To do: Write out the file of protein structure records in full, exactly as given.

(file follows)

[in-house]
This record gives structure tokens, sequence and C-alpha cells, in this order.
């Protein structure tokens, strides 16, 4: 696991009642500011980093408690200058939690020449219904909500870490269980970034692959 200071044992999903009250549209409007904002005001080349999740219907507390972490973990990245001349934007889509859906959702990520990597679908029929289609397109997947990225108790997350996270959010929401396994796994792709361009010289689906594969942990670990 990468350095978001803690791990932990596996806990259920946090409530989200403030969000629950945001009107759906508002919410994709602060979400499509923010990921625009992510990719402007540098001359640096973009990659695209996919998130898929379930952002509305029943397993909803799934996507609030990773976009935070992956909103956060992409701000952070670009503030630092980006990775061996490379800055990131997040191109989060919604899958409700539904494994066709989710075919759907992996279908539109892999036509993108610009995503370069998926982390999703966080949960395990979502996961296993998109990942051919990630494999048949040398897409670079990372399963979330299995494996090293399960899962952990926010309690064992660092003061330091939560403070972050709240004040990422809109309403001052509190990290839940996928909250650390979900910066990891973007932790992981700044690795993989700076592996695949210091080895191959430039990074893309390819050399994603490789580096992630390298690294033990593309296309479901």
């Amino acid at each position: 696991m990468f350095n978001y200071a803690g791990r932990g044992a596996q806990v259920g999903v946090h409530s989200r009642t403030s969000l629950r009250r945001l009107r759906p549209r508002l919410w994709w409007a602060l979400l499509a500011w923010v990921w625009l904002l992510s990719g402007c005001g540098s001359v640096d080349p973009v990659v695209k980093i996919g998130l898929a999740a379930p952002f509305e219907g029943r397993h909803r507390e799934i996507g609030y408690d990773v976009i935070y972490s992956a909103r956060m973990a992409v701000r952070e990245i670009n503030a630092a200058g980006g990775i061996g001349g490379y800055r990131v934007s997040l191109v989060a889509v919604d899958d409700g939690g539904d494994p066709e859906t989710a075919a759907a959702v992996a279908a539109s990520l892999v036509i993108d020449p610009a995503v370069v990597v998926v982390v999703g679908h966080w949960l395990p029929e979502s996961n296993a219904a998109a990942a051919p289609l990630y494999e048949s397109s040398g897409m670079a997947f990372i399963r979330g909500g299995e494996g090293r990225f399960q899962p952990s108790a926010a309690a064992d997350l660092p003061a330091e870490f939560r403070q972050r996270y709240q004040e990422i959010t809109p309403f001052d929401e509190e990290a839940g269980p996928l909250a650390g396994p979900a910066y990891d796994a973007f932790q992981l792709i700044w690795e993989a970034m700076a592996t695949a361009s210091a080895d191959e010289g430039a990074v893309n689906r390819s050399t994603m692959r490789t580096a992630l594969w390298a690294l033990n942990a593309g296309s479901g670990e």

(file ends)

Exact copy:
[in-house]
This record gives structure tokens, sequence and C-alpha cells, in this order.
């Protein structure tokens, strides 16, 4: 696991009642500011980093408690200058939690020449219904909500870490269980970034692959 200071044992999903009250549209409007904002005001080349999740219907507390972490973990990245001349934007889509859906959702990520990597679908029929289609397109997947990225108790997350996270959010929401396994796994792709361009010289689906594969942990670990 990468350095978001803690791990932990596996806990259920946090409530989200403030969000629950945001009107759906508002919410994709602060979400499509923010990921625009992510990719402007540098001359640096973009990659695209996919998130898929379930952002509305029943397993909803799934996507609030990773976009935070992956909103956060992409701000952070670009503030630092980006990775061996490379800055990131997040191109989060919604899958409700539904494994066709989710075919759907992996279908539109892999036509993108610009995503370069998926982390999703966080949960395990979502996961296993998109990942051919990630494999048949040398897409670079990372399963979330299995494996090293399960899962952990926010309690064992660092003061330091939560403070972050709240004040990422809109309403001052509190990290839940996928909250650390979900910066990891973007932790992981700044690795993989700076592996695949210091080895191959430039990074893309390819050399994603490789580096992630390298690294033990593309296309479901």
């Amino acid at each position: 696991m990468f350095n978001y200071a803690g791990r932990g044992a596996q806990v259920g999903v946090h409530s989200r009642t403030s969000l629950r009250r945001l009107r759906p549209r508002l919410w994709w409007a602060l979400l499509a500011w923010v990921w625009l904002l992510s990719g402007c005001g540098s001359v640096d080349p973009v990659v695209k980093i996919g998130l898929a999740a379930p952002f509305e219907g029943r397993h909803r507390e799934i996507g609030y408690d990773v976009i935070y972490s992956a909103r956060m973990a992409v701000r952070e990245i670009n503030a630092a200058g980006g990775i061996g001349g490379y800055r990131v934007s997040l191109v989060a889509v919604d899958d409700g939690g539904d494994p066709e859906t989710a075919a759907a959702v992996a279908a539109s990520l892999v036509i993108d020449p610009a995503v370069v990597v998926v982390v999703g679908h966080w949960l395990p029929e979502s996961n296993a219904a998109a990942a051919p289609l990630y494999e048949s397109s040398g897409m670079a997947f990372i399963r979330g909500g299995e494996g090293r990225f399960q899962p952990s108790a926010a309690a064992d997350l660092p003061a330091e870490f939560r403070q972050r996270y709240q004040e990422i959010t809109p309403f001052d929401e509190e990290a839940g269980p996928l909250a650390g396994p979900a910066y990891d796994a973007f932790q992981l792709i700044w690795e993989a970034m700076a592996t695949a361009s210091a080895d191959e010289g430039a990074v893309n689906r390819s050399t994603m692959r490789t580096a992630l594969w390298a690294l033990n942990a593309g296309s479901g670990e």